Hurley's pal shows life's true heroes don't have to be athletes at all

THE BALTIMORE SUN

He ran from the truck with his hunting jacket, because you're supposed to keep injured people warm, right? He rumbled down the embankment, and his feet squashed in the water of the drainage ditch. So much mud. He kneeled, wrapped the jacket around Bobby Hurley's shoulders, and tugged it tightly.

Hurley looked up. "Pep . . . what happened?" His voice was weak, almost dreamlike. His eyes were glassy, and blood dripped from his ear. "Pep? . . ."

"You're gonna be all right," Mike Peplowski said.

He cradled him, breathing hard, and waited for the paramedics. Peplowski had no idea if Hurley would be all right. He had never been this close to a seriously wounded man, he knew he shouldn't move him -- they say that in the movies -- but he also knew this was no minor accident.

Hurley was soaked in blood and dirty water, his hair and face a slimy mess. The impact of the crash had sent him hurtling through the air, like an apple core tossed from a speeding car, and dropped him in a ditch. He was face down in water when a witness found him, rolled him over, and saved him from drowning. Peplowski arrived minutes later, and now he held his teammate, looked up the hill, and wondered how on earth something this terrible could happen this fast.

"My back . . . it hurts," Hurley groaned.

"We'll take care of it," Peplowski said. That was a good sign, wasn't it? That he could feel his back? Wasn't it?

"Pep . . . what happened?" Hurley asked again.

Peplowski hugged him. How could he explain? He saw more blood over Hurley's eye, and a gash on the side of his head. Hurley was gasping, and Peplowski thought he might choke. He kept asking him questions, trying to keep him conscious, because conscious meant he was alive, right?

"Do you know where you are?" he asked. "Do you remember the game? Do you know what day it is?"

The night was cold, but Peplow-ski was sweating heavily, his heart was pounding. They were both wet now, and they were both helpless. It was dark. It was eerily quiet.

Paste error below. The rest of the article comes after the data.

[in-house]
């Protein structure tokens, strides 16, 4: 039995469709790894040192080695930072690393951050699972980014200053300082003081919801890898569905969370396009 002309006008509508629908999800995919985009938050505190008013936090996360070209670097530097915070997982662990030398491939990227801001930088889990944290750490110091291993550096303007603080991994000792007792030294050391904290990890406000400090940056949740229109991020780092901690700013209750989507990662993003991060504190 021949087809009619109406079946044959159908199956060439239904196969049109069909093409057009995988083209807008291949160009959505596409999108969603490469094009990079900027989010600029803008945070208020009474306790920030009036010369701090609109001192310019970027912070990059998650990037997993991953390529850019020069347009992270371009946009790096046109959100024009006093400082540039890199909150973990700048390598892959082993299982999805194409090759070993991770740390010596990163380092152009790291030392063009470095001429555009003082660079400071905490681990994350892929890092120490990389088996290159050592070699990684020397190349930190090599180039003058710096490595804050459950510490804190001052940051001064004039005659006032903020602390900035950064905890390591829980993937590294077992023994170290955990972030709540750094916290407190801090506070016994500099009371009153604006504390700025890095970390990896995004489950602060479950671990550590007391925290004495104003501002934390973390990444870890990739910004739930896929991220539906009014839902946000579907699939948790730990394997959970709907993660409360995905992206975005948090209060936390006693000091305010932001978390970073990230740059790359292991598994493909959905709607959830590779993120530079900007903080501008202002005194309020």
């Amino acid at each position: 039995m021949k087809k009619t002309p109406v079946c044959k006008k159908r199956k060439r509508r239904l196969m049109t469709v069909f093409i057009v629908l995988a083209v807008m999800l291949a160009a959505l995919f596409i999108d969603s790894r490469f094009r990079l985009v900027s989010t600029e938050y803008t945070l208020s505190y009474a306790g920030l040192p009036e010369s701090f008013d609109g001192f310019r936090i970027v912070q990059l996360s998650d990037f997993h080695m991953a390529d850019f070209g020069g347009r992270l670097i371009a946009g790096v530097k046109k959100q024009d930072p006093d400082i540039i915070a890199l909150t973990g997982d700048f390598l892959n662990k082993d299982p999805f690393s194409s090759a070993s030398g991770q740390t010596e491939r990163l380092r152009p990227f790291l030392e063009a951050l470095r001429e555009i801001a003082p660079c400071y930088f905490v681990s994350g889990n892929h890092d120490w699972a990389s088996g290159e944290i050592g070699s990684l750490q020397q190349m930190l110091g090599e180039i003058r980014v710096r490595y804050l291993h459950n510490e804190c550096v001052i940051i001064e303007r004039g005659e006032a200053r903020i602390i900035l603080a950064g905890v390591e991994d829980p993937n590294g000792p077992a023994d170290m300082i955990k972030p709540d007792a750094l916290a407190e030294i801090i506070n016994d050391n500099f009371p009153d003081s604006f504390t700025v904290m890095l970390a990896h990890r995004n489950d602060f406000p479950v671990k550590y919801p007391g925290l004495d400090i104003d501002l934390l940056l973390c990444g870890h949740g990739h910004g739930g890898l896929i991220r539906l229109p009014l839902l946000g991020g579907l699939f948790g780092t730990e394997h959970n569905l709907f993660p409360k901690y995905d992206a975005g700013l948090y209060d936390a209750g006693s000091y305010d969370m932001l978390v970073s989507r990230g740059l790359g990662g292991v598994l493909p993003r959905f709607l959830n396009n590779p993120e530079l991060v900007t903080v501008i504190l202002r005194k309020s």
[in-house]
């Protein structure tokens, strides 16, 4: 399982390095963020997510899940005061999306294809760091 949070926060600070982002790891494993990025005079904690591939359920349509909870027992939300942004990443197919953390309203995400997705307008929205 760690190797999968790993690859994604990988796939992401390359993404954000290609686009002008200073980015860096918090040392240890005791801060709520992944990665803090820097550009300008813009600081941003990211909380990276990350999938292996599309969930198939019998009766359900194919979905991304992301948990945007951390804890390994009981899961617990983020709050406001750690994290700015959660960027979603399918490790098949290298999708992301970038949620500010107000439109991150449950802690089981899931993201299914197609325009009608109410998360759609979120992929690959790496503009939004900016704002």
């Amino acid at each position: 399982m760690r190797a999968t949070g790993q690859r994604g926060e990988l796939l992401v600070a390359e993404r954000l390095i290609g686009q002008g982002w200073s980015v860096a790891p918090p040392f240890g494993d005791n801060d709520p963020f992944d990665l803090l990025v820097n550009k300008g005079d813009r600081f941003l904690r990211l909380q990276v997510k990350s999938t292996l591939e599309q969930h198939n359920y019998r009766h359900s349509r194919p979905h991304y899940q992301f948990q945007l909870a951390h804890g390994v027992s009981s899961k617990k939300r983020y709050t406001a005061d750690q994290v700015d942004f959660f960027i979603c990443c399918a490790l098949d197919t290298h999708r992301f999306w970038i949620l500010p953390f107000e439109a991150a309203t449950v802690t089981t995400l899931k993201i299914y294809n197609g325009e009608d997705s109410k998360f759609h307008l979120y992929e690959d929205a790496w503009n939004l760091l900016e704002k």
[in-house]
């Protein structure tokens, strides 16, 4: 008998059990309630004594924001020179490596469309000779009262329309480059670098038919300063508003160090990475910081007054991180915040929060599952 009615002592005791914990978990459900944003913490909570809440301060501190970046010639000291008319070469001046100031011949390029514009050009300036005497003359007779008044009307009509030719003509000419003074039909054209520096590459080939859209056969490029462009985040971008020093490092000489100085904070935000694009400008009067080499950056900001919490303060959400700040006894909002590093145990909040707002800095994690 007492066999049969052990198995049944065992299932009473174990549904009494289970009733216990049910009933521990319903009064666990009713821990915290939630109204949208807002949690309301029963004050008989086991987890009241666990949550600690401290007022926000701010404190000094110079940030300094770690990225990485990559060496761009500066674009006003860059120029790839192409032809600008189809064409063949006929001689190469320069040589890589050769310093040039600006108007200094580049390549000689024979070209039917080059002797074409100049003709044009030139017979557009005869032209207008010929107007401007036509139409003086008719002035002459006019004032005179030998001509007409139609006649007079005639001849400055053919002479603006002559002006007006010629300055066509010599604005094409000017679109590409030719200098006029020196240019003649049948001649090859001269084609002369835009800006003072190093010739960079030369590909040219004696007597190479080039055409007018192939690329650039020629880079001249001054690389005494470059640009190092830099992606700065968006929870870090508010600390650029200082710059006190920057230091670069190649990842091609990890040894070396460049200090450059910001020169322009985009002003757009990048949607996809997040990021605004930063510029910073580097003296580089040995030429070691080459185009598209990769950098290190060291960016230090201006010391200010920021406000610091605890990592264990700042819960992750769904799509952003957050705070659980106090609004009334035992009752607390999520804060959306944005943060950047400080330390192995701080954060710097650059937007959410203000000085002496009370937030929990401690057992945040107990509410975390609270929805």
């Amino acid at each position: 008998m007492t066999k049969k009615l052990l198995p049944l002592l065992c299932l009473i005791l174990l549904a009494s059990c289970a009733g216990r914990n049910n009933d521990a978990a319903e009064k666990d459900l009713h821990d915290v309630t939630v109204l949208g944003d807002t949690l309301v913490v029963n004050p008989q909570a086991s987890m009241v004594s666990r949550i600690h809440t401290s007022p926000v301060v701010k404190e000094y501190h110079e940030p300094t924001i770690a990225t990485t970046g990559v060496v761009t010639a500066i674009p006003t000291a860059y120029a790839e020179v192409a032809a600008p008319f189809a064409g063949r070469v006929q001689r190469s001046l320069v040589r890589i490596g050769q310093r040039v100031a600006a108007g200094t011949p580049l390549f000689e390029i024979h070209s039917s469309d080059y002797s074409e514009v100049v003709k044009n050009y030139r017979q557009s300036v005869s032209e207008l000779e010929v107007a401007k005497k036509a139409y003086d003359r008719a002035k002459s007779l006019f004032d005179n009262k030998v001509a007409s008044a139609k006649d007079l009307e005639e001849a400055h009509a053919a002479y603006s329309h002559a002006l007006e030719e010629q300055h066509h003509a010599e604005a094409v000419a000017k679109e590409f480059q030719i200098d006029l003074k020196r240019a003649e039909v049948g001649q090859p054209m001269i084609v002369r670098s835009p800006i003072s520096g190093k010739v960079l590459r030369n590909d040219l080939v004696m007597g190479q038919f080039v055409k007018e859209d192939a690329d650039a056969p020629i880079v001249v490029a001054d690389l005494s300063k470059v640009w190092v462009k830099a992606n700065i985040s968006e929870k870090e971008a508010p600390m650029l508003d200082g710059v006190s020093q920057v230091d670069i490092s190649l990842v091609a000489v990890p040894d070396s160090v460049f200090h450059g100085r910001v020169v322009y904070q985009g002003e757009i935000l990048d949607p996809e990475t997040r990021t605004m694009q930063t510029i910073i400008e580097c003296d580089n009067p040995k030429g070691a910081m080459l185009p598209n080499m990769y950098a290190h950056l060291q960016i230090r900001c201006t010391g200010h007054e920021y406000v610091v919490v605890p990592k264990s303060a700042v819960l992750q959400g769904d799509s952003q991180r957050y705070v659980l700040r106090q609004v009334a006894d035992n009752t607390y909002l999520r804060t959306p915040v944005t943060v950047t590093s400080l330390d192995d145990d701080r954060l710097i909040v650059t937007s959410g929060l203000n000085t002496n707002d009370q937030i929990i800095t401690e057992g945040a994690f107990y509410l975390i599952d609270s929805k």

"Pep . . . am I gonna die?" Bobby Hurley asked.

Peplowski shivered. "Don't be ridiculous," he whispered, and he looked to the road, praying the ambulance would get there already.

Don't stop, he had told himself. He had seen the overturned vehicle on Del Paso Road, a lightly traveled route some Sacramento players take home from Arco Arena. The Kings had lost yet another game, this time to the Clippers. Peplowski had friends visiting from out of town, and he was in a hurry to get home. Don't stop. . . .

He stopped. He had to. He has always been that kind of person. Back at Michigan State, he was riding his motorcycle when a car drove off the highway, went straight across the grassy median, then suddenly straightened and stopped. The driver had fallen asleep. Peplowski drove to the window, made sure everything was OK. This is the kind of kid he is. His friends call him "a big softie."

On Del Paso Road, he killed his engine and stared at the gold-colored truck that seemed to be sliced in two. He saw another vehicle, a station wagon, which looked like balled-up aluminum foil. A man was trapped inside that vehicle, and someone was tending to him. "Man, this is really bad," Peplowski thought. He heard someone yell: "Look for bodies on that side!"

He ran over. He saw nothing. He crossed the road, and in the weak glow of the streetlight, he saw the figure down the embankment. "So far from the wreck?" Peplowski wondered. Then he realized whoever it was had been ejected like a rag-doll astronaut. He looked down, and felt a horrible shiver.

In the grass, along the road, was a pair of basketball sneakers.

The crash had separated Bobby Hurley from his shoes.

"Hang on, Bob, hang on," Peplowski said now, still hugging his bleeding teammate, as the paramedics raced down the hill, the lights flashing, people screaming directions. . . .

How strange this was. Almost surreal. Just a few hours earlier, Hurley and Peplowski had been in the Kings' locker room, comparing notes about their rookie seasons. They were both starters, Hurley, the intense, buck-toothed point guard from Jersey City, Peplowski, the hulking, easygoing center from Michigan. An odd pair. Sort of Mutt and Jeff. Rookie teammates.